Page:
In my previous post, “Don’t Bite the Hand That Feeds You,” I presented numerous reasons why Initiative 77 was a misguided mistake that had to be repealed to prevent hurting the D.C. workers it was purportedly passed to help. Workers got the opportunity to speak for themselves during the September 17 hearing before the D.C. Council that lasted 16 hours. The substantial majority of the 253 individuals who testified at the hearing favored repeal of Initiative 77 that had passed by 56 % of the vote in June’s primary election. Notably, those in favor of repeal were predominately the very restaurant workers Initiative 77 advocates claimed needed it because they were victims of the existing unfair minimum wage law applicable to tipped workers. The tipped workers (including minority women) made clear that they resented having outsiders who know nothing about them or the restaurant industry speak for them and impose unwanted changes to their compensation structure. The workers were articulate and passionate about having their voice heard. To view portions of the testimony, check out the Washington City Paper’s Report:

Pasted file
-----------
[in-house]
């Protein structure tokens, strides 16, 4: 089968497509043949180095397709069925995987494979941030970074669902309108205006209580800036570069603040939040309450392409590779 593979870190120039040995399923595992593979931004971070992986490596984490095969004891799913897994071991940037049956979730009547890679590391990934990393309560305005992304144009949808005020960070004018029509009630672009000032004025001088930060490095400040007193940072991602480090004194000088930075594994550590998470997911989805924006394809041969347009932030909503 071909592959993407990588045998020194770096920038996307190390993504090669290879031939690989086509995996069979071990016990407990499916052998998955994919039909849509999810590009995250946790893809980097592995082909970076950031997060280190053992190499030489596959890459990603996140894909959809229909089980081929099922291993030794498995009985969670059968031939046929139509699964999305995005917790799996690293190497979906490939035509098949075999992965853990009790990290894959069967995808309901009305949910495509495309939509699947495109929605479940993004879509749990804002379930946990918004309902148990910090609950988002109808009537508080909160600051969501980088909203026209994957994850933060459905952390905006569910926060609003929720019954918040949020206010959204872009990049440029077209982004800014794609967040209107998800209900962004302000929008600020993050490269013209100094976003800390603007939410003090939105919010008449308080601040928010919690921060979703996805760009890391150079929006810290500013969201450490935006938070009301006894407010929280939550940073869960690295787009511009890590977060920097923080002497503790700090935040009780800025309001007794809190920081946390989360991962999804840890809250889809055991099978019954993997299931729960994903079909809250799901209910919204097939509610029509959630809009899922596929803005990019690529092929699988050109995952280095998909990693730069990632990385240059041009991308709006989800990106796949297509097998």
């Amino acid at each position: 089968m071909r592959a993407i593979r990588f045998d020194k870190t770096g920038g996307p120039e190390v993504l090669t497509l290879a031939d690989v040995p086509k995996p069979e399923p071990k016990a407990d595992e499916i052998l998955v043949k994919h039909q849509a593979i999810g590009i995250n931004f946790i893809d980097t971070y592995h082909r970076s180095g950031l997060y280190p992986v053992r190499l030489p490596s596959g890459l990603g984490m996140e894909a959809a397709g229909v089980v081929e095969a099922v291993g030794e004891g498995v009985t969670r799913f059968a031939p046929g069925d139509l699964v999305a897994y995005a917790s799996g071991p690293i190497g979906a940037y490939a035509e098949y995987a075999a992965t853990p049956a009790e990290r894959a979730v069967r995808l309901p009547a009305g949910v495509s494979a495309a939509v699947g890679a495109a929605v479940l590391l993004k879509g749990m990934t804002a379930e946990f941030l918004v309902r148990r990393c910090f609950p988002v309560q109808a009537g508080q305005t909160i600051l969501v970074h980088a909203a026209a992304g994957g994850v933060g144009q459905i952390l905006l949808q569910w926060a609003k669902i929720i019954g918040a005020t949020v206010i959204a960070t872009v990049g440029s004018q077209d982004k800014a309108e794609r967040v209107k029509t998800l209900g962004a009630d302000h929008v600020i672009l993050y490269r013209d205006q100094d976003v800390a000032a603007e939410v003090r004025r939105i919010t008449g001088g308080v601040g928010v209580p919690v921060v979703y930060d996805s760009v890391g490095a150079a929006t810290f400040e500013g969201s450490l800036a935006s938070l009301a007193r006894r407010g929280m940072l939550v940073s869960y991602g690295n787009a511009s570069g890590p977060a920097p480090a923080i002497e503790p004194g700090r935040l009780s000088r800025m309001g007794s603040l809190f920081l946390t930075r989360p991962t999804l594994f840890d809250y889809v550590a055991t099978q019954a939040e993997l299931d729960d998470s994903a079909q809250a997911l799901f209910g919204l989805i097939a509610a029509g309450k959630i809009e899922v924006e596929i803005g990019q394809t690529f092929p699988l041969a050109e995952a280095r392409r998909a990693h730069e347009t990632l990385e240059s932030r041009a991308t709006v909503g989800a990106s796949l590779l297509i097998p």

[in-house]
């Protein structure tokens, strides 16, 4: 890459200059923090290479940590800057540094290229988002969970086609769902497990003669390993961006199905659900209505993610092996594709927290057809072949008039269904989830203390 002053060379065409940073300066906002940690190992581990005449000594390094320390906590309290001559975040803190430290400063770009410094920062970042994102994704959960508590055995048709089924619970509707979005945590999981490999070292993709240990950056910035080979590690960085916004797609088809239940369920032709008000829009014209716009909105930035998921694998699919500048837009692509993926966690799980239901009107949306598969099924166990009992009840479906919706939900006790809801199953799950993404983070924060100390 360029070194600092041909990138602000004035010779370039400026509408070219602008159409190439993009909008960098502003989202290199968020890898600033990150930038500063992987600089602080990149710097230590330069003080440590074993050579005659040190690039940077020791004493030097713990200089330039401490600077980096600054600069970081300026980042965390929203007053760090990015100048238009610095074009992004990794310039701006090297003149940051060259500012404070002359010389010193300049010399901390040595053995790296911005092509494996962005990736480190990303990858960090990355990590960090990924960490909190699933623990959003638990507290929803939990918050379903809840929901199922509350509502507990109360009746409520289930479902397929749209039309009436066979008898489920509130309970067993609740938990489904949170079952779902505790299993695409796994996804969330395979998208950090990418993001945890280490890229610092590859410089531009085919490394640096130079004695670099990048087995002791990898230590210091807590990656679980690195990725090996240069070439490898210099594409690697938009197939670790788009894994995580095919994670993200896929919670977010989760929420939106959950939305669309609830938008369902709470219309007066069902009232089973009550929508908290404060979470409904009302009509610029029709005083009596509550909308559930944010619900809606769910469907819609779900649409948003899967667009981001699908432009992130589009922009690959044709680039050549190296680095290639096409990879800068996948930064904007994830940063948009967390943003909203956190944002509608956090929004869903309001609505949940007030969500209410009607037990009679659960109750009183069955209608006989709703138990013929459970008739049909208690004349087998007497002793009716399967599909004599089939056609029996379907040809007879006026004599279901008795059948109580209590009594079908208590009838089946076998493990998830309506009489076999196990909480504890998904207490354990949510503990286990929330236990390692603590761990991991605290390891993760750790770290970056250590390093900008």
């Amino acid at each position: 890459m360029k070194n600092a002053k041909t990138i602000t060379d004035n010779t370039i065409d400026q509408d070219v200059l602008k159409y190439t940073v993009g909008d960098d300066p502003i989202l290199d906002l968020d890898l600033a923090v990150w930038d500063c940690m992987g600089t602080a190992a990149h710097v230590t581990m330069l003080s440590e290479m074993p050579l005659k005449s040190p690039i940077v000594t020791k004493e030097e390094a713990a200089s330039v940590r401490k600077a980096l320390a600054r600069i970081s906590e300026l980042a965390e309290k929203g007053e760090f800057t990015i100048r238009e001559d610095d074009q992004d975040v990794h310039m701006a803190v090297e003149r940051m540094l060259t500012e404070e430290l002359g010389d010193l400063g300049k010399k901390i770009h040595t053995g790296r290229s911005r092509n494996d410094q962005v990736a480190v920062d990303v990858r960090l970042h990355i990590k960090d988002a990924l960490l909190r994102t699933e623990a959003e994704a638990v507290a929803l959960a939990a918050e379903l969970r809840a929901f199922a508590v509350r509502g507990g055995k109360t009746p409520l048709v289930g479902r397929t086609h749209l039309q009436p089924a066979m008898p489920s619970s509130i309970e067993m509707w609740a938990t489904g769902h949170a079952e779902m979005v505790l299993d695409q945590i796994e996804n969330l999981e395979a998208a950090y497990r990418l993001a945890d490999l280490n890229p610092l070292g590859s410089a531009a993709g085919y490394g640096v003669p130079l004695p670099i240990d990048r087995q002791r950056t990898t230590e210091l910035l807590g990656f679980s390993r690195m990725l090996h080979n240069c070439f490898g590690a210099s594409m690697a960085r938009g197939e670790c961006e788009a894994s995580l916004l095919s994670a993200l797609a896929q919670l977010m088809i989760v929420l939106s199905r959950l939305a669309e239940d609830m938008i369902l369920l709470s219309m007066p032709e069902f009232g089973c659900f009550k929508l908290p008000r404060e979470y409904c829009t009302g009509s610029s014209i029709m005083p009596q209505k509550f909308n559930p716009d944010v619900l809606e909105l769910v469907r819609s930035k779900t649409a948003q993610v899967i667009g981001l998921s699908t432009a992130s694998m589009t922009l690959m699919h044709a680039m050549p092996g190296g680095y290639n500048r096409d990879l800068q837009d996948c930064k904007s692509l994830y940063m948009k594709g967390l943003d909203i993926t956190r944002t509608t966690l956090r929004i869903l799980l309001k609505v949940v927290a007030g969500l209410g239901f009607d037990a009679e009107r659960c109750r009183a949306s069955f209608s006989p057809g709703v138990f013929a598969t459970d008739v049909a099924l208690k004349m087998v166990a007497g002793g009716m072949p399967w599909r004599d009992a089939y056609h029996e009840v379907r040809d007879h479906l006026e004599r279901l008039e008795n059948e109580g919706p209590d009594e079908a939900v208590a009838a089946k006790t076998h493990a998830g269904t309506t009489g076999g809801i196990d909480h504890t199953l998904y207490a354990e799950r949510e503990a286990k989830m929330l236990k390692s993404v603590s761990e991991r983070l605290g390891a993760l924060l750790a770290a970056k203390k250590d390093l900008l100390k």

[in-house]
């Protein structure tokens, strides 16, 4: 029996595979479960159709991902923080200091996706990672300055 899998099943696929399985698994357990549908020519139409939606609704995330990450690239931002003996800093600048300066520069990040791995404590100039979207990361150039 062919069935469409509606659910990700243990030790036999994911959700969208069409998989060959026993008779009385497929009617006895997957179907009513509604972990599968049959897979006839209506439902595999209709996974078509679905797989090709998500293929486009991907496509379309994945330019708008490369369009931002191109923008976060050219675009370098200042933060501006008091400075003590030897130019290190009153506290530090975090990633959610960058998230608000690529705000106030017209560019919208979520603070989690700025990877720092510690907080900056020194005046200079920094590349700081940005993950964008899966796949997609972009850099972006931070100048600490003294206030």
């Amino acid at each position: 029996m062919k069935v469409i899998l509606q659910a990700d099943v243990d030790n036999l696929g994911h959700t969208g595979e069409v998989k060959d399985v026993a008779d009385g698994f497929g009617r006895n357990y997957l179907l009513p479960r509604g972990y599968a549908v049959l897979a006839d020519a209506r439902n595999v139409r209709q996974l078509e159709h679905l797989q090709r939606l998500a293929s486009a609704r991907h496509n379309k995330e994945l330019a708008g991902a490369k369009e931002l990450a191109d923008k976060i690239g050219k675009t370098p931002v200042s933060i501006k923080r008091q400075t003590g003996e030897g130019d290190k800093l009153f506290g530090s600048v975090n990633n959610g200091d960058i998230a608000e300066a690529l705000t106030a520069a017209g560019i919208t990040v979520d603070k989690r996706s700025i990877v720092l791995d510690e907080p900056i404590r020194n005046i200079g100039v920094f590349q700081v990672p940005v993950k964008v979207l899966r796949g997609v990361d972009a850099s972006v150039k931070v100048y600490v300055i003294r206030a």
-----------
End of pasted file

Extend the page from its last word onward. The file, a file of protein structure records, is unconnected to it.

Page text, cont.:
For the most part, those who support implementing Initiative 77 are people who have no knowledge about the restaurant industry or economics. They present the same disingenuous and illogical arguments that were offered to support Initiative 77 before the June primary. There is, however, one legitimate argument being raised by those who oppose a repeal and it is being raised by many who did not vote for and expressly opposed Initiative 77 before it passed. Repealing what 56% of the voters said they wanted is unquestionably extraordinary conduct and the propriety of doing so should be considered thoughtfully. As discussed in “Don’t Bite the Hand That Feeds You,” the circumstances surrounding the passage of Initiative 77 and the consequences of its implementation, justify the extraordinary act of repealing it. The facts show that Initiative 77 was not the will of the people but rather the consequence of having received misleading information from outsiders before the primary and by the poor drafting of the ballot initiative that implied tipped workers were not paid minimum wage by their employers. Most importantly, the workers who were held out to be the beneficiaries of Initiative 77 have made it clear that they do not want Initiative 77 and that their livelihoods will be damaged if it is implemented. Knowing now the true will of the people of D.C., the responsible and democratic response is for the D.C. Council to repeal Initiative 77.